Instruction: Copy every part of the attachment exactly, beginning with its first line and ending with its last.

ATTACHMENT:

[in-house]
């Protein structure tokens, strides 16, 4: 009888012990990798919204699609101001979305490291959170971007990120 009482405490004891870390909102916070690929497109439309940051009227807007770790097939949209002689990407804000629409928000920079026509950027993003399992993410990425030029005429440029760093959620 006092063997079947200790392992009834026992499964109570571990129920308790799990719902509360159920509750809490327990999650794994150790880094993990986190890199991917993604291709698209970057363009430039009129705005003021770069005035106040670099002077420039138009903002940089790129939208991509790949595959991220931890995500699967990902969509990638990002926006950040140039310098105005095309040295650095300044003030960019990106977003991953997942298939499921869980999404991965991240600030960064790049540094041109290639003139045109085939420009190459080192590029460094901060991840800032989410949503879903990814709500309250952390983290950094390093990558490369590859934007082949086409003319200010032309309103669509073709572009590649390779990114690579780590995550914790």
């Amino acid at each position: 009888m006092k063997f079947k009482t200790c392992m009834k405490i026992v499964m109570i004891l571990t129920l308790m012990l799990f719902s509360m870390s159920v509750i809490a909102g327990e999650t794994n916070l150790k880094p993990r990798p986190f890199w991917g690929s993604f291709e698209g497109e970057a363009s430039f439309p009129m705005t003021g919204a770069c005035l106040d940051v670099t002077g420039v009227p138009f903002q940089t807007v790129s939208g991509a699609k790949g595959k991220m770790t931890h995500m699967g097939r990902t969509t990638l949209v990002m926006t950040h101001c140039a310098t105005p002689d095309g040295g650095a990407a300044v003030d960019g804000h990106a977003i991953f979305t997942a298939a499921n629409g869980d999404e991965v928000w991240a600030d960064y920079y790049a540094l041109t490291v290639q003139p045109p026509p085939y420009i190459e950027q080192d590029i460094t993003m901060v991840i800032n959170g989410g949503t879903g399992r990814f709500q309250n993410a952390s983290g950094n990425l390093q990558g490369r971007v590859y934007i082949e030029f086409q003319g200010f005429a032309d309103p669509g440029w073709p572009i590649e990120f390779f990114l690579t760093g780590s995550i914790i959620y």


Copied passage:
[in-house]
């Protein structure tokens, strides 16, 4: 009888012990990798919204699609101001979305490291959170971007990120 009482405490004891870390909102916070690929497109439309940051009227807007770790097939949209002689990407804000629409928000920079026509950027993003399992993410990425030029005429440029760093959620 006092063997079947200790392992009834026992499964109570571990129920308790799990719902509360159920509750809490327990999650794994150790880094993990986190890199991917993604291709698209970057363009430039009129705005003021770069005035106040670099002077420039138009903002940089790129939208991509790949595959991220931890995500699967990902969509990638990002926006950040140039310098105005095309040295650095300044003030960019990106977003991953997942298939499921869980999404991965991240600030960064790049540094041109290639003139045109085939420009190459080192590029460094901060991840800032989410949503879903990814709500309250952390983290950094390093990558490369590859934007082949086409003319200010032309309103669509073709572009590649390779990114690579780590995550914790």
């Amino acid at each position: 009888m006092k063997f079947k009482t200790c392992m009834k405490i026992v499964m109570i004891l571990t129920l308790m012990l799990f719902s509360m870390s159920v509750i809490a909102g327990e999650t794994n916070l150790k880094p993990r990798p986190f890199w991917g690929s993604f291709e698209g497109e970057a363009s430039f439309p009129m705005t003021g919204a770069c005035l106040d940051v670099t002077g420039v009227p138009f903002q940089t807007v790129s939208g991509a699609k790949g595959k991220m770790t931890h995500m699967g097939r990902t969509t990638l949209v990002m926006t950040h101001c140039a310098t105005p002689d095309g040295g650095a990407a300044v003030d960019g804000h990106a977003i991953f979305t997942a298939a499921n629409g869980d999404e991965v928000w991240a600030d960064y920079y790049a540094l041109t490291v290639q003139p045109p026509p085939y420009i190459e950027q080192d590029i460094t993003m901060v991840i800032n959170g989410g949503t879903g399992r990814f709500q309250n993410a952390s983290g950094n990425l390093q990558g490369r971007v590859y934007i082949e030029f086409q003319g200010f005429a032309d309103p669509g440029w073709p572009i590649e990120f390779f990114l690579t760093g780590s995550i914790i959620y």